Magnetic resonance imaging studies on neuropsychiatric systemic lupus erythematosus

S.C.A. Steens

Promotor: M.A. van Buchem, T.W.J. Huizinga
Leiden University, the Netherlands
May 31, 2006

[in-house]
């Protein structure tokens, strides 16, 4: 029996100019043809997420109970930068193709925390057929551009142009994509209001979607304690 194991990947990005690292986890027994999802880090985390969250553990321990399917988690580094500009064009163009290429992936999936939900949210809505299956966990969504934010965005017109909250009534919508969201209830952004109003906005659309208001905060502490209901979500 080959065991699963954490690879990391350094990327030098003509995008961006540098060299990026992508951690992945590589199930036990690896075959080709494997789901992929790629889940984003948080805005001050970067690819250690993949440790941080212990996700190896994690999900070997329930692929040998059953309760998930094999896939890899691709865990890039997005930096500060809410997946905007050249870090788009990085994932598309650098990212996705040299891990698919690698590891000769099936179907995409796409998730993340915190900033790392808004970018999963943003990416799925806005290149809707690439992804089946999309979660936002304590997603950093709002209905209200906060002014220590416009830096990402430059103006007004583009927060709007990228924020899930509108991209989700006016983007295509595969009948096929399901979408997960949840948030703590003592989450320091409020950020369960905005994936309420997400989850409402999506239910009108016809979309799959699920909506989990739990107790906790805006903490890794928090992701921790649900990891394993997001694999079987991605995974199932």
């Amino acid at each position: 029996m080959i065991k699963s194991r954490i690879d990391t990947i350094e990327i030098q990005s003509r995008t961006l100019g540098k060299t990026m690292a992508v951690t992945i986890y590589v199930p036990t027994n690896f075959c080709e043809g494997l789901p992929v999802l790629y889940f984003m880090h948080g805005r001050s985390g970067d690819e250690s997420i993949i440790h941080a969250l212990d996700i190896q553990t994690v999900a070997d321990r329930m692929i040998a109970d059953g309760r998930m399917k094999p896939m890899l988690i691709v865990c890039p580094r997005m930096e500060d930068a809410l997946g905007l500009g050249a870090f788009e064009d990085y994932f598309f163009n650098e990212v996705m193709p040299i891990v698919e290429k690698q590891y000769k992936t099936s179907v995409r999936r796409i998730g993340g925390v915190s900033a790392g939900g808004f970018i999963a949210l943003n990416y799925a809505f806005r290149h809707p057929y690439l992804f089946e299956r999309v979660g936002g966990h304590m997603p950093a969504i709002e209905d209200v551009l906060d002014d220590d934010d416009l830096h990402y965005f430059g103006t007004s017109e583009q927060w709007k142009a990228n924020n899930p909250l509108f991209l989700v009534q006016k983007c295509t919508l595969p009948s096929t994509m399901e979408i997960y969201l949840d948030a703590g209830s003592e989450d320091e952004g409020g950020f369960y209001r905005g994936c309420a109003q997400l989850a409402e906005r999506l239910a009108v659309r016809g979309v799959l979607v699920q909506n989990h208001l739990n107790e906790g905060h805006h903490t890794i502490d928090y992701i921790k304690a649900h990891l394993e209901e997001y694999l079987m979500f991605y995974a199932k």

Neuropsychiatric systemic lupus erythematosus (NPSLE) is a rheumatologic disorder causing neurologic, psychiatric and/or psychologic symptoms. The most important clinical problems are the aspecific nature of signs and symptoms, the limited knowledge on pathogenesis and the absence of a diagnostic gold standard. Magnetic resonance imaging (MRI) is considered the most important imaging modality of the brain in NPSLE patients. Abnormalities visible on conventional MRI appear anywhere in the brain, and may normalize, stabilize or increase with loss of brain parenchyma. Apart from conventional MRI sequences, in this thesis advanced MRI techniques such as magnetization transfer imaging (MTI) were also applied, which are more sensitive to microscopic brain damage invisible to the human eye. Microscopic brain damage in NPSLE appears mostly in the cortical gray matter and is associated with the presence of anticardiolipin antibodies. The final brain damage, as observed using different MRI techniques, consists of neuronal and axonal damage, atrophy, demyelination and gliosis. Changes in the total amount of microscopic brain damage as detected by MTI correlate with changes in clinical status. This thesis contributes to the knowledge on the pathogenesis of NPSLE, and illustrates that advanced and conventional radiological techniques can be helpful in making diagnostic and therapeutic decisions.

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